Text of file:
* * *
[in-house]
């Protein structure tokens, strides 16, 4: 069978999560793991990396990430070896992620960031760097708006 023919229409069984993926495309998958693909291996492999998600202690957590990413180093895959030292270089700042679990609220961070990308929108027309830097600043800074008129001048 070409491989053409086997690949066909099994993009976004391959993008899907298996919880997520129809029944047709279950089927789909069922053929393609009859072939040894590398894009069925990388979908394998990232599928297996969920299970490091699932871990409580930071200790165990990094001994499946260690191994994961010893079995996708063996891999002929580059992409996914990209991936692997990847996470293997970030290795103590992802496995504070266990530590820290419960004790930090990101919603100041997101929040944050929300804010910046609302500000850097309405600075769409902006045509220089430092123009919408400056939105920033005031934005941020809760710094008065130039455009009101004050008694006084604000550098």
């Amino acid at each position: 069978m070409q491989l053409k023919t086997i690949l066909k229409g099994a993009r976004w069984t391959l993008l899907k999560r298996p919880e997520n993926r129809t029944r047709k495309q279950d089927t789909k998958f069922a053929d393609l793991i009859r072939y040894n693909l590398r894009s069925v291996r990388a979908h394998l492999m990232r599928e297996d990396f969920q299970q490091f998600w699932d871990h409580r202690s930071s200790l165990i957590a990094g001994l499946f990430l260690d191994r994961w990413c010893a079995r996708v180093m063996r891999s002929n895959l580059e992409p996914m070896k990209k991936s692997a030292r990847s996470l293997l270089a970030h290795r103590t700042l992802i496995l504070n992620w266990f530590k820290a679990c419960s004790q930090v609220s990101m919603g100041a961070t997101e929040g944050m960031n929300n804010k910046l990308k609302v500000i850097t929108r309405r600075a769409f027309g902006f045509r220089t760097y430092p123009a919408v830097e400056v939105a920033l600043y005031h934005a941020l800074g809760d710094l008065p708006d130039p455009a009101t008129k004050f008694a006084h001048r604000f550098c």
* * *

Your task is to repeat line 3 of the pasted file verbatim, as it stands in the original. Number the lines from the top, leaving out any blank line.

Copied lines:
């Amino acid at each position: 069978m070409q491989l053409k023919t086997i690949l066909k229409g099994a993009r976004w069984t391959l993008l899907k999560r298996p919880e997520n993926r129809t029944r047709k495309q279950d089927t789909k998958f069922a053929d393609l793991i009859r072939y040894n693909l590398r894009s069925v291996r990388a979908h394998l492999m990232r599928e297996d990396f969920q299970q490091f998600w699932d871990h409580r202690s930071s200790l165990i957590a990094g001994l499946f990430l260690d191994r994961w990413c010893a079995r996708v180093m063996r891999s002929n895959l580059e992409p996914m070896k990209k991936s692997a030292r990847s996470l293997l270089a970030h290795r103590t700042l992802i496995l504070n992620w266990f530590k820290a679990c419960s004790q930090v609220s990101m919603g100041a961070t997101e929040g944050m960031n929300n804010k910046l990308k609302v500000i850097t929108r309405r600075a769409f027309g902006f045509r220089t760097y430092p123009a919408v830097e400056v939105a920033l600043y005031h934005a941020l800074g809760d710094l008065p708006d130039p455009a009101t008129k004050f008694a006084h001048r604000f550098c």